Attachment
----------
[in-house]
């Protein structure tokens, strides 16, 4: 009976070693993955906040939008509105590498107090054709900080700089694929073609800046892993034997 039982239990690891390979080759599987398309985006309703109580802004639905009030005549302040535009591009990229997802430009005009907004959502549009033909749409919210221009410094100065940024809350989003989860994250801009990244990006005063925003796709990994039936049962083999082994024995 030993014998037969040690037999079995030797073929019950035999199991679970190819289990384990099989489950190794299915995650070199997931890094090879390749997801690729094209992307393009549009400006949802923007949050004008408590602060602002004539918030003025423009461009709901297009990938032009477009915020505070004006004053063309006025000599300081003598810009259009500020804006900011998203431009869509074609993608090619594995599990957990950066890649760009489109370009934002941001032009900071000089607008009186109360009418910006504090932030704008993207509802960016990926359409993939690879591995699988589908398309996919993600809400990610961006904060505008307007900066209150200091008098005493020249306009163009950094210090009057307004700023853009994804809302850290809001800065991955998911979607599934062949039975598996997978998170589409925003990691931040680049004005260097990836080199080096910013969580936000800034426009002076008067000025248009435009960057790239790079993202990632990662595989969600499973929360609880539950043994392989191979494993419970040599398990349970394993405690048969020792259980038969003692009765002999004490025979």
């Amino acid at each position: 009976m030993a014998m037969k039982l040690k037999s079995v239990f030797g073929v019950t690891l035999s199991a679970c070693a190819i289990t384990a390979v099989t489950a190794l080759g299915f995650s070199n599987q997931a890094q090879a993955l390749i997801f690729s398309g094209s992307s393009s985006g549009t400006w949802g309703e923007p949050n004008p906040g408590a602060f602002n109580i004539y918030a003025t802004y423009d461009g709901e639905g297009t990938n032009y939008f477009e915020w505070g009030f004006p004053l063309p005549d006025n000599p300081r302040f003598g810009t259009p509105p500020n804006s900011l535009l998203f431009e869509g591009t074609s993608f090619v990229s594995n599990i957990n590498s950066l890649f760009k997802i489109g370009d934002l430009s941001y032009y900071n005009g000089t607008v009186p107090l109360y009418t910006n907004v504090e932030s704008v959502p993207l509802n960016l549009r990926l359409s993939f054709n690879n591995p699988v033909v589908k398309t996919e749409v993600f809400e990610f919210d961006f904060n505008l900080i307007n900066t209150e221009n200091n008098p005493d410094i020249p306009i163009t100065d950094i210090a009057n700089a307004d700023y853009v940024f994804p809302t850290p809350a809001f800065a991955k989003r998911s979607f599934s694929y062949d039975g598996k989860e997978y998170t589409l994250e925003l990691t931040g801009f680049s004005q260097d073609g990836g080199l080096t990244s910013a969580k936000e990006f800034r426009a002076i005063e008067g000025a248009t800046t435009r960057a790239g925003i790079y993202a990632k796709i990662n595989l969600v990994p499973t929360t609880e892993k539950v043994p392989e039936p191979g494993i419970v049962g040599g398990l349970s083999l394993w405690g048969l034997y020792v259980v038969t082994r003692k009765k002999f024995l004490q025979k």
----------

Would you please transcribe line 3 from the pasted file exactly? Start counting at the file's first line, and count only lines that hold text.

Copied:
């Amino acid at each position: 009976m030993a014998m037969k039982l040690k037999s079995v239990f030797g073929v019950t690891l035999s199991a679970c070693a190819i289990t384990a390979v099989t489950a190794l080759g299915f995650s070199n599987q997931a890094q090879a993955l390749i997801f690729s398309g094209s992307s393009s985006g549009t400006w949802g309703e923007p949050n004008p906040g408590a602060f602002n109580i004539y918030a003025t802004y423009d461009g709901e639905g297009t990938n032009y939008f477009e915020w505070g009030f004006p004053l063309p005549d006025n000599p300081r302040f003598g810009t259009p509105p500020n804006s900011l535009l998203f431009e869509g591009t074609s993608f090619v990229s594995n599990i957990n590498s950066l890649f760009k997802i489109g370009d934002l430009s941001y032009y900071n005009g000089t607008v009186p107090l109360y009418t910006n907004v504090e932030s704008v959502p993207l509802n960016l549009r990926l359409s993939f054709n690879n591995p699988v033909v589908k398309t996919e749409v993600f809400e990610f919210d961006f904060n505008l900080i307007n900066t209150e221009n200091n008098p005493d410094i020249p306009i163009t100065d950094i210090a009057n700089a307004d700023y853009v940024f994804p809302t850290p809350a809001f800065a991955k989003r998911s979607f599934s694929y062949d039975g598996k989860e997978y998170t589409l994250e925003l990691t931040g801009f680049s004005q260097d073609g990836g080199l080096t990244s910013a969580k936000e990006f800034r426009a002076i005063e008067g000025a248009t800046t435009r960057a790239g925003i790079y993202a990632k796709i990662n595989l969600v990994p499973t929360t609880e892993k539950v043994p392989e039936p191979g494993i419970v049962g040599g398990l349970s083999l394993w405690g048969l034997y020792v259980v038969t082994r003692k009765k002999f024995l004490q025979k």